korean food

Maru Restaurant (Brussels, Belgium): A Small Korean Restaurant That Might Be Your New Favorite

THE STORY

I spent a weekend in Brussels because I wanted to see Janelle Monae. It was self-indulgent, but also a birthday gift to myself.

I also knew this would be a great opportunity to try a few Asian restaurants, since lately The Asian Craving has been mostly about restaurants in the Netherlands.

Naturally, I looked up ramen spots. It’s an easy Asian cuisine to research in a city, and the ramen spots that pop up in a search are dependably good. But ramen is a streak I’m trying to break.

And so somehow, due to the incredible Instagram algorithms, I learned about Maru.

Maru Restaurant Korean Food Sea Bream Brussels seafood kimchi pickles spinach daikon steaks

The first picture that was on their feed when I looked at their account was of a green tomato kimchi. The following pictures were all just as intriguing, and so I added it to my list.

The restaurant had maybe 12 tables, including the tables outside, and seated maybe 30 people at once. When I arrived, there seemed to be one table left, and so I sat down. A waiter came over and asked if I had a reservation. I didn’t, but they were kind enough to let me stay.

Maru Restaurant Korean Food Brussels Asian Craving

The menu itself is simply yet chaotically designed. Its section titles seemed to be illustrated by hand (entrees, beverages, sides), but the menu items appear in a typewriter font with possibly hand-stamped elements.

Upon first glance, the menu didn’t seem to offer what I expected, but then again, what did I expect? I went into this restaurant without looking at their menu online, or with any idea of what I wanted to eat. As a person eating alone, any BBQ seemed out of the question. But as a person eating alone, I could also order whatever the fuck I wanted and not worry about whether another person would be willing to share it.

Maru Restaurant Brussels Bruxelles Belgium Korean Sea Bream seafood fish

THE REVIEW

I ordered the sea bream. Not what I would consider standard Korean fare, but most Asian cuisines prepare fish in a way that European cultures don’t – whole and with clean, intense flavors. Unless the fish is small enough to be fried and eaten whole, many Westerners tend to eat fish filets, rather than the entire fish. (I know, not all Westerners.)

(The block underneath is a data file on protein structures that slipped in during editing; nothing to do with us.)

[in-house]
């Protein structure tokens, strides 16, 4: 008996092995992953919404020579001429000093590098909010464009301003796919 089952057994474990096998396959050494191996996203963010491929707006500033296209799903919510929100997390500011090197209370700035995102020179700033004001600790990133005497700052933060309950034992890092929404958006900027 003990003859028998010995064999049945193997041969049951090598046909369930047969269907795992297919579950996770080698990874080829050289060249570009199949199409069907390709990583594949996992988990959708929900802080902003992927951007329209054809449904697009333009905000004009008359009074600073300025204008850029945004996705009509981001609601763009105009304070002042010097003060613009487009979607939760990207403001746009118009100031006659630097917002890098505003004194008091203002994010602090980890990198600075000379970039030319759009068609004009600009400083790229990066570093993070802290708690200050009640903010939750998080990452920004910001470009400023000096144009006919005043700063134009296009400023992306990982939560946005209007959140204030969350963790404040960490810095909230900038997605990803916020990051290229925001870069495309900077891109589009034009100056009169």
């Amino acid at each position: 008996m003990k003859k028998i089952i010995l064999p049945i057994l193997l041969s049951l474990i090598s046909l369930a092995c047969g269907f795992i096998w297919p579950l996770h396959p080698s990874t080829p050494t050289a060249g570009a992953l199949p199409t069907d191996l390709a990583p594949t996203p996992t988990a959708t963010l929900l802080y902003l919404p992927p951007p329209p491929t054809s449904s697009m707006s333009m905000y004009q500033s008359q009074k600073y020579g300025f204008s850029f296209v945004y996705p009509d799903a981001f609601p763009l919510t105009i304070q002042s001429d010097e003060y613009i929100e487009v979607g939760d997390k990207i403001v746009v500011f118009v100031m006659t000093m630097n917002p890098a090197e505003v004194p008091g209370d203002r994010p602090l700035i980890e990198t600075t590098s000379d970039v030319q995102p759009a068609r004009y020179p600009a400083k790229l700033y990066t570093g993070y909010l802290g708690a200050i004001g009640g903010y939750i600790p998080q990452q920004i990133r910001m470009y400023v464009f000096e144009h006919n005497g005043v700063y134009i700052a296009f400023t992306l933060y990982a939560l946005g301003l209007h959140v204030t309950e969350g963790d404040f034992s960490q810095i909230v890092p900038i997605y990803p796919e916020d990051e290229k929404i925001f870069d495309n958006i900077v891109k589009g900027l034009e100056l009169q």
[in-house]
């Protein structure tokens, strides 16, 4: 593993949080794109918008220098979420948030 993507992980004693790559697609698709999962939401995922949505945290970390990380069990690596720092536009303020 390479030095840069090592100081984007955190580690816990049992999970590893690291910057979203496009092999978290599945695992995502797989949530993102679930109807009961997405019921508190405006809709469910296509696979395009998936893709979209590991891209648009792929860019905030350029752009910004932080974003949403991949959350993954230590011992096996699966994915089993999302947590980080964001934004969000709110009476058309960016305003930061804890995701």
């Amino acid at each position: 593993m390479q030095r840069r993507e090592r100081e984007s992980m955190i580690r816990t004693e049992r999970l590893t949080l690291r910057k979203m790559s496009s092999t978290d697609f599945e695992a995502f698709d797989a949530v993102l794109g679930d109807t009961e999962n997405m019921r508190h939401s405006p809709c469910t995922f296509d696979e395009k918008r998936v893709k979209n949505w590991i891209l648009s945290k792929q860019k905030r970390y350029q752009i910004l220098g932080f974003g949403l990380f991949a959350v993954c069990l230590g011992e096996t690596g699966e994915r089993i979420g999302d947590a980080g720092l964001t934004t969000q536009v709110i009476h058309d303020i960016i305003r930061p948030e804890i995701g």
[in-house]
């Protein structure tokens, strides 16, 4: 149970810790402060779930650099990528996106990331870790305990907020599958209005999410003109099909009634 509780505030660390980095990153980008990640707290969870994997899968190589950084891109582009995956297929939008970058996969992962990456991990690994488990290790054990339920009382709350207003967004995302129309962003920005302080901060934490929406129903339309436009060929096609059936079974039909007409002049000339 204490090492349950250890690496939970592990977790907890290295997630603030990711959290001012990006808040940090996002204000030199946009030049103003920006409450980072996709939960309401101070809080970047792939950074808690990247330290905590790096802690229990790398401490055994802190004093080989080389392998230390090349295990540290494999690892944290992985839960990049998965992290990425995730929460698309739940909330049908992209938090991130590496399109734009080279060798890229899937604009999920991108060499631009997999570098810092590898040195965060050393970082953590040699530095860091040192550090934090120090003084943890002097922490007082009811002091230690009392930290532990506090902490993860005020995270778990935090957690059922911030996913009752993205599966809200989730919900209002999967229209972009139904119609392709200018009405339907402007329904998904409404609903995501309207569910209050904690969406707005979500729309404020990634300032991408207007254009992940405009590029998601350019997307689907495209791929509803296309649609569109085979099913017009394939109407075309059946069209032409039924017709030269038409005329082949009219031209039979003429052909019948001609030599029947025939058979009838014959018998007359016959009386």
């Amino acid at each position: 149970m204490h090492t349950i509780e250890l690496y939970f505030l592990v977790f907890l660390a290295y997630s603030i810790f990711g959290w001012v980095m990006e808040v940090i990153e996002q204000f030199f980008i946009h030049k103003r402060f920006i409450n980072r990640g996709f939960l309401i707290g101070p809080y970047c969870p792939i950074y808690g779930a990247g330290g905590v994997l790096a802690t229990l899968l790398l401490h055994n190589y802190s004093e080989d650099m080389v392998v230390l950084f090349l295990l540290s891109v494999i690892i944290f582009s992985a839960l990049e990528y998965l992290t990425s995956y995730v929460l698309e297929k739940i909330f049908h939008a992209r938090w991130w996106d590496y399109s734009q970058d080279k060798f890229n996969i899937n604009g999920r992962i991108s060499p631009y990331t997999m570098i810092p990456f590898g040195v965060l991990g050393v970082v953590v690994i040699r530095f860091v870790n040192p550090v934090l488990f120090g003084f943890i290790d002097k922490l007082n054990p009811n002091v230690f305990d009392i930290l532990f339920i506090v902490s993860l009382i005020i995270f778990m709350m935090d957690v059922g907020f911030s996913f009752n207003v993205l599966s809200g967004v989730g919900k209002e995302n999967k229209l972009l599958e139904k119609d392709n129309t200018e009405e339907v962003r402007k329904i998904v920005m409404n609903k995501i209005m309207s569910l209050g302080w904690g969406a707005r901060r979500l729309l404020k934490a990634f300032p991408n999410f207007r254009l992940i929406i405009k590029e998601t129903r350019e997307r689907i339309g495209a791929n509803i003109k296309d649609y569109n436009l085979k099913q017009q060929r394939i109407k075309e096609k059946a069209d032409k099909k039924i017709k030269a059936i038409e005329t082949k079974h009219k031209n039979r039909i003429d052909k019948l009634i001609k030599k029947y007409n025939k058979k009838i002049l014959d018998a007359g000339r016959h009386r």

The sea bream came out, cut in half, served with thin daikon steaks on a bed of chopped leaks and soy sauce (or were they green onions?). It was also accompanied by kimchi, spinach, pickles, and rice.

Maru Restaurant Korean Food Brussels Sea Bream pickles kimchi spinach daikon steaks Asian Craving travel

Every bite was such a delight. The light saltiness of the daikon melted with every bite. I’d pinch a healthy piece of fish onto the rice and savored the combination of flavors and textures. I’d cleanse my palette with a bite of kimchi, pickles, or spinach, just to enjoy the fish again. It had been a minute since I had eaten a whole fish with bones, but it’s not a skill easily forgotten.


Maru Restaurant (make reservations!), Chaussée de Waterloo 510, Brussels, Belgium 1050, +32 2 346 11 11

BAB (Grafenwoehr, Germany): Korean Food in a Small Town

Did you just PCS to USAG Bavaria? Looking for Korean food in Grafenwoehr, Germany? Craving something other than schnitzel? I recommend BAB Korean Restaurant, just a short walk outside Gate 1.

Kimchi Princess (Berlin, Germany)

THE STORY

After living in Germany for nearly a year, we finally made it to Berlin. Brooklyn Deferred wrote to us to say he would be there for the weekend, which was all the motivation we needed!

KimchiPrincess_002.jpg

He was coming into the city late, so the Ramen Marauder and I decided to go on an Asian food adventure (like we do). I had done a bit of research before arriving (like. I. DO.), and we were set on going to a Korean BBQ restaurant called Kimchi Princess. When we got off the train, it seemed that this neighborhood was a happening spot for food. We walked past all kinds of tempting restaurants, including a Vietnamese place that looked promising, but we were on a mission.

KimchiPrincess_001.jpg

We were grateful to be seated outside on such a beautiful summer evening. The sun had barely started to set at 8 p.m. and it felt like the city was just waking up. While we love our Bavarian town, it doesn't have the energy that Berlin has. I hate to exhaust words like electric and vibrant, but if I were able to see energy as colors, I swear that the whole neighborhood would have glowed neon.

KimchiPrincess_003.jpg

Throughout our (first) time in Berlin, we found numerous Asian restaurants, which hopefully we'll review more of down the line. There are just so many reasons to go back...

THE REVIEW

We ordered kimchi tofu and dumplings to start, and had bulgogi as our main course. As you can see, we were pretty thrilled about the food. It may have been too much, but we deliciously powered through it all. We highly recommend going to Kimchi Princess for your Korean food fix, and when you go, let us know. We'd like to meet you there.


Kimchi Princess, Skalitzer Str. 36, 10999 Berlin, Deutschland, +49 163 4580203 (They also have a Korean fast food joint called Angry Chicken)